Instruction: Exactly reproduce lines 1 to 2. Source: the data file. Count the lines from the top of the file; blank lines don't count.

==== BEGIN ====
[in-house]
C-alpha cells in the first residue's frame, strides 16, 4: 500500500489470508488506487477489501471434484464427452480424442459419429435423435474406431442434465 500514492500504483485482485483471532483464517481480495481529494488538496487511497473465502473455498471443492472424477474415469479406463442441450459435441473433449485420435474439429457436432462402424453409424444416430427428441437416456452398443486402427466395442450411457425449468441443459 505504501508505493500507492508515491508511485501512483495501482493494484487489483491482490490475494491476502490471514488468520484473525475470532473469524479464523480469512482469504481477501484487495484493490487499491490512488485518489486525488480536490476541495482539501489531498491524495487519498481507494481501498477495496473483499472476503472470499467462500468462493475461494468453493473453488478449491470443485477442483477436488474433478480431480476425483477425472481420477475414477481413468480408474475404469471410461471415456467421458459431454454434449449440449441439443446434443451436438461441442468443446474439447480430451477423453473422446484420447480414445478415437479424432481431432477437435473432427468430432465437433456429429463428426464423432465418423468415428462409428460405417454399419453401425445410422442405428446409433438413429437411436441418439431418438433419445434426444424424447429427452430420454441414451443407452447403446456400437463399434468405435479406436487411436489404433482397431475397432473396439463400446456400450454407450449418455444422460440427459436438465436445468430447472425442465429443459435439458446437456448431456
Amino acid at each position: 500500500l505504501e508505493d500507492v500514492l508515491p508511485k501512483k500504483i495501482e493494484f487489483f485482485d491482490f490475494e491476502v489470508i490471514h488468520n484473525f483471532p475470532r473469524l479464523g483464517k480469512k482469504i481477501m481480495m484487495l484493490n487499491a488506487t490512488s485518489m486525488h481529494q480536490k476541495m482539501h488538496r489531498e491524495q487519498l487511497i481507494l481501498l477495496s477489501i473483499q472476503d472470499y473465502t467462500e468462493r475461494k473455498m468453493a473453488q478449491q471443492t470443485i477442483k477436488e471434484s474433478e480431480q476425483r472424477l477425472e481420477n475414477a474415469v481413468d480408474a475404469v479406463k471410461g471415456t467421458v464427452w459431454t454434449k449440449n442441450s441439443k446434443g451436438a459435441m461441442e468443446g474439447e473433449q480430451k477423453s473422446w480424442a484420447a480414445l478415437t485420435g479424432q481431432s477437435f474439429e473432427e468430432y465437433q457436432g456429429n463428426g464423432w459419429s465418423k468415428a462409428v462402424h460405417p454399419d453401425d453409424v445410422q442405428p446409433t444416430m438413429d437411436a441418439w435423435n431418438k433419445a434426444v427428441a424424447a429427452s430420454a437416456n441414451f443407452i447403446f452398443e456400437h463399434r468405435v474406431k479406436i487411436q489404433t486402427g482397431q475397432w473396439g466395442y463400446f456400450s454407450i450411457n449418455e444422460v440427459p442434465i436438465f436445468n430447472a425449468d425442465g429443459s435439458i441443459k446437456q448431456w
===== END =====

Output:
[in-house]
C-alpha cells in the first residue's frame, strides 16, 4: 500500500489470508488506487477489501471434484464427452480424442459419429435423435474406431442434465 500514492500504483485482485483471532483464517481480495481529494488538496487511497473465502473455498471443492472424477474415469479406463442441450459435441473433449485420435474439429457436432462402424453409424444416430427428441437416456452398443486402427466395442450411457425449468441443459 505504501508505493500507492508515491508511485501512483495501482493494484487489483491482490490475494491476502490471514488468520484473525475470532473469524479464523480469512482469504481477501484487495484493490487499491490512488485518489486525488480536490476541495482539501489531498491524495487519498481507494481501498477495496473483499472476503472470499467462500468462493475461494468453493473453488478449491470443485477442483477436488474433478480431480476425483477425472481420477475414477481413468480408474475404469471410461471415456467421458459431454454434449449440449441439443446434443451436438461441442468443446474439447480430451477423453473422446484420447480414445478415437479424432481431432477437435473432427468430432465437433456429429463428426464423432465418423468415428462409428460405417454399419453401425445410422442405428446409433438413429437411436441418439431418438433419445434426444424424447429427452430420454441414451443407452447403446456400437463399434468405435479406436487411436489404433482397431475397432473396439463400446456400450454407450449418455444422460440427459436438465436445468430447472425442465429443459435439458446437456448431456